Wheelock College Awarded USAID Planning Grant to Partner with Teacher Training Program in Ghana

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A Wheelock team will head to the West African nation this summer to assess early childhood education programs.

Wheelock's core mission has long been to improve the lives of children and families

A team of Wheelock College professors will head to Ghana's University of Education, Winneba this summer to collaborate with the West African university on an assessment of early childhood teacher training capacity in Ghana, thanks to a USAID planning grant.

Wheelock was one of just 20 U.S. institutions to receive the $50,000 Africa-U.S. Higher Education Initiative Planning Grant, which seeks to establish capacity-building partnerships between U.S. colleges and universities and higher education institutions in Sub-Saharan African nations. This grant is made possible by the generous support of the American people through the United States Agency for International Development (USAID) and the Higher Education for Development (HED) office. Other recipients include Texas A&M University, The George Washington University and Tufts University.

"Wheelock's core mission has long been to improve the lives of children and families," Wheelock College President Jackie Jenkins-Scott said. "In today's increasingly global economy, it's more important than ever to carry out that mission not just in our own backyard, but anywhere on the globe where we can use our expertise to be of service."

Wheelock's experience, especially in the area of early childhood education, will be most welcome, according to Ghana Ministry of Education and Sports. The college's work in Ghana will address the nation's pre-school teacher shortage. Though pre-school is a part of Ghana's basic education system, effectively training teachers to staff the classrooms has historically been a challenge.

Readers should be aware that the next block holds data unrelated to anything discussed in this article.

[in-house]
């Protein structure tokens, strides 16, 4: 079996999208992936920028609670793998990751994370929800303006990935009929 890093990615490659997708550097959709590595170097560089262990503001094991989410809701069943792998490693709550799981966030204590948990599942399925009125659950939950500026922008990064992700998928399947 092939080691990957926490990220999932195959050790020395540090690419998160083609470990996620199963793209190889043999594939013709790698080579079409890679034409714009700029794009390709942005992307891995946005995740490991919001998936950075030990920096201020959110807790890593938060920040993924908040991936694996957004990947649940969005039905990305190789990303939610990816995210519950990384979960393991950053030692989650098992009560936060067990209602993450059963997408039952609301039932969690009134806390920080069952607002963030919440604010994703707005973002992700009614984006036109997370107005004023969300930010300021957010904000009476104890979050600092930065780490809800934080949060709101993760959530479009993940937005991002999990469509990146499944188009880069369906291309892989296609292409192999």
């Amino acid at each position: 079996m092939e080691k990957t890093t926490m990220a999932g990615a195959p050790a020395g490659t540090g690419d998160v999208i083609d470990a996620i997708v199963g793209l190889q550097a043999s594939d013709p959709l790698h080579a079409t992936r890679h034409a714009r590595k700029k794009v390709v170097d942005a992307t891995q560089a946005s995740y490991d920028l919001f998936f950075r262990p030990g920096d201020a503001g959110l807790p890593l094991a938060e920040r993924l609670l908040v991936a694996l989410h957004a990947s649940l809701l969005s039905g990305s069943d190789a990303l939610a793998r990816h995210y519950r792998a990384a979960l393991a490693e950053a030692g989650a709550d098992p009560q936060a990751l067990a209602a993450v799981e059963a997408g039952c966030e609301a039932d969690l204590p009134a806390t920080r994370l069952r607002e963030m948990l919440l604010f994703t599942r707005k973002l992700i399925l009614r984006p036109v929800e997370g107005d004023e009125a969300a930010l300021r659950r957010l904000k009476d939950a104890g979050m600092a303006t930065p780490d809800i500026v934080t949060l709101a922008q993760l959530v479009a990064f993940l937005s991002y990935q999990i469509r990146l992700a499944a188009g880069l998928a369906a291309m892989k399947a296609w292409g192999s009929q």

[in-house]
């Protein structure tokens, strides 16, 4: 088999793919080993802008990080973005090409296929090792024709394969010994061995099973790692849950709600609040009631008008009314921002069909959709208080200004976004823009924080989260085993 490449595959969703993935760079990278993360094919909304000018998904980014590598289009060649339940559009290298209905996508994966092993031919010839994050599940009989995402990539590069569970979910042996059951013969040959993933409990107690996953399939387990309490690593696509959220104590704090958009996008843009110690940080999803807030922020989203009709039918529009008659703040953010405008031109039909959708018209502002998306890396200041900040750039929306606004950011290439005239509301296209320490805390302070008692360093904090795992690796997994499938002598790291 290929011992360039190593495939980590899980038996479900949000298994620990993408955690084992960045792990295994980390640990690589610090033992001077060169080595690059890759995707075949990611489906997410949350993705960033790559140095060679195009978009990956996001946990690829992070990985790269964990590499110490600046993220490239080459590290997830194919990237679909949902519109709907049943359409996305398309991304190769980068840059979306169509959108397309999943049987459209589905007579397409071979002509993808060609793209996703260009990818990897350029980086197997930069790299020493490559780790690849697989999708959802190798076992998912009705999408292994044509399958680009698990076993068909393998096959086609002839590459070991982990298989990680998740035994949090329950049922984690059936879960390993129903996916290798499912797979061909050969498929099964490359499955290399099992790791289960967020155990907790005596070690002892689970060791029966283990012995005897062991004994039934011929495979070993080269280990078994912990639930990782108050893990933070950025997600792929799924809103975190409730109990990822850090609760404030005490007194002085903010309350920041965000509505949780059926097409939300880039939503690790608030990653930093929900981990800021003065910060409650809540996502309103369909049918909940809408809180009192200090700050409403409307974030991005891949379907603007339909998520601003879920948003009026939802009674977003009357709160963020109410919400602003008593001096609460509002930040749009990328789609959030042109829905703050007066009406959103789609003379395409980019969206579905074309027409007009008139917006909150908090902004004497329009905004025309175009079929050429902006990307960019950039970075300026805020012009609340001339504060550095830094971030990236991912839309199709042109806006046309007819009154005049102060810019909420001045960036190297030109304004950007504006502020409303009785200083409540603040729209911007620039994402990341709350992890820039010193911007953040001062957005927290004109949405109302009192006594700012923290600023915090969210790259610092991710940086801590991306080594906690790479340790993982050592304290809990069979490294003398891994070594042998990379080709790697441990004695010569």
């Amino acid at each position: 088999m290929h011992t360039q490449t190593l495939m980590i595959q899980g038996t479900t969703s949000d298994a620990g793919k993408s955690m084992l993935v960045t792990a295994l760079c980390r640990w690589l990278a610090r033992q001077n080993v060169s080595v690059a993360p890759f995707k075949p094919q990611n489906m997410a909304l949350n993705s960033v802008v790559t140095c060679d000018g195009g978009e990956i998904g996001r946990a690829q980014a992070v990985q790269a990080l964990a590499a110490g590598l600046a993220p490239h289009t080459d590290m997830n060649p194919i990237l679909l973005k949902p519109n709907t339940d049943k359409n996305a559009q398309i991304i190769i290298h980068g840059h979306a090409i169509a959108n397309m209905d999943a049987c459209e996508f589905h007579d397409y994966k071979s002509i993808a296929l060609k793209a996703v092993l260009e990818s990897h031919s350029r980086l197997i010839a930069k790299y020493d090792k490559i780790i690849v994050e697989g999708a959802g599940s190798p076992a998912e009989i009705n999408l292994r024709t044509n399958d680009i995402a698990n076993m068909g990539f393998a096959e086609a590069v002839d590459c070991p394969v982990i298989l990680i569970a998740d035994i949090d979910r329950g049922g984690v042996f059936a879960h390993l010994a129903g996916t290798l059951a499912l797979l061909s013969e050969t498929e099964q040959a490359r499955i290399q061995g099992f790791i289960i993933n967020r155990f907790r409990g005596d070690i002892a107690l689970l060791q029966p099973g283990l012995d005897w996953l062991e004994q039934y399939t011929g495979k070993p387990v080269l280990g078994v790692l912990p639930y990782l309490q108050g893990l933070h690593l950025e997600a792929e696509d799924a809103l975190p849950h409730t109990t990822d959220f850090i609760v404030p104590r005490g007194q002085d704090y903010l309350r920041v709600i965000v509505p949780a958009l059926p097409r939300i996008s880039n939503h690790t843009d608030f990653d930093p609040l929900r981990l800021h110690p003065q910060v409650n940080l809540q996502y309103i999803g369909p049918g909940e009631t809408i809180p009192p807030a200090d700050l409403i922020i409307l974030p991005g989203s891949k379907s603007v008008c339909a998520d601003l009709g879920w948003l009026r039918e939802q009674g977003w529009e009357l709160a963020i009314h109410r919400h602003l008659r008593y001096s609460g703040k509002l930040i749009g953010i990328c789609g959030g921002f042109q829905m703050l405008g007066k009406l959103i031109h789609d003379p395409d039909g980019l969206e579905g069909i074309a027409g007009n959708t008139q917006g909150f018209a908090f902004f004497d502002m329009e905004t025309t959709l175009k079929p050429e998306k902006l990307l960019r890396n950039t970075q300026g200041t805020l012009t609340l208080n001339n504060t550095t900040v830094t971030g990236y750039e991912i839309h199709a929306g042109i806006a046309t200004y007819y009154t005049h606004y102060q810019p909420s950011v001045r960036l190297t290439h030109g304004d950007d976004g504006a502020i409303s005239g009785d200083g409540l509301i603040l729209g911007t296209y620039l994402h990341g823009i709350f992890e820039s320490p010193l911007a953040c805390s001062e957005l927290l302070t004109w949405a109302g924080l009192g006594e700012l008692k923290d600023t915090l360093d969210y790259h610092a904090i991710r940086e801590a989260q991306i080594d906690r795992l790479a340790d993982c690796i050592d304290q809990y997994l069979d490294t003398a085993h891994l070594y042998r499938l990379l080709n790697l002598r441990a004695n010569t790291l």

West Africa's AIDS crisis has also had devastating effects and is claiming teachers faster than they can be trained to enter the classroom. In 2005, an estimated 15 to 20 percent of Sub-Saharan African teachers died of AIDS, leaving more than 860,000 children without teachers.

In addition to Wheelock faculty travelling to Ghana to see teacher training programs firsthand, a team of Ghanaian professors will visit Wheelock over the summer to visit early childhood centers, attend professional development workshops and observe classroom instruction. Wheelock and University of Education, Winneba will use these exchanges to formulate a strategic plan for a long-term partnership that they hope will be funded by a subsequent grant.

About Wheelock College
Founded in 1888 and located in Boston, Mass., Wheelock College is a private institution with the public mission of improving the quality of life for children and their families. The College fulfills this mission by providing a strong education in the arts and sciences and in its professional fields - child and family studies, social work, and education -- for which its undergraduate and graduate programs are nationally and internationally recognized. Through its academic programs and student experience, the College reflects the multicultural dimensions of the countries in which it operates and fosters diverse learning communities -- all of which contribute to the success, leadership, and impact that its graduates enjoy in a wide variety of careers. For more information visit http://www.wheelock.edu.


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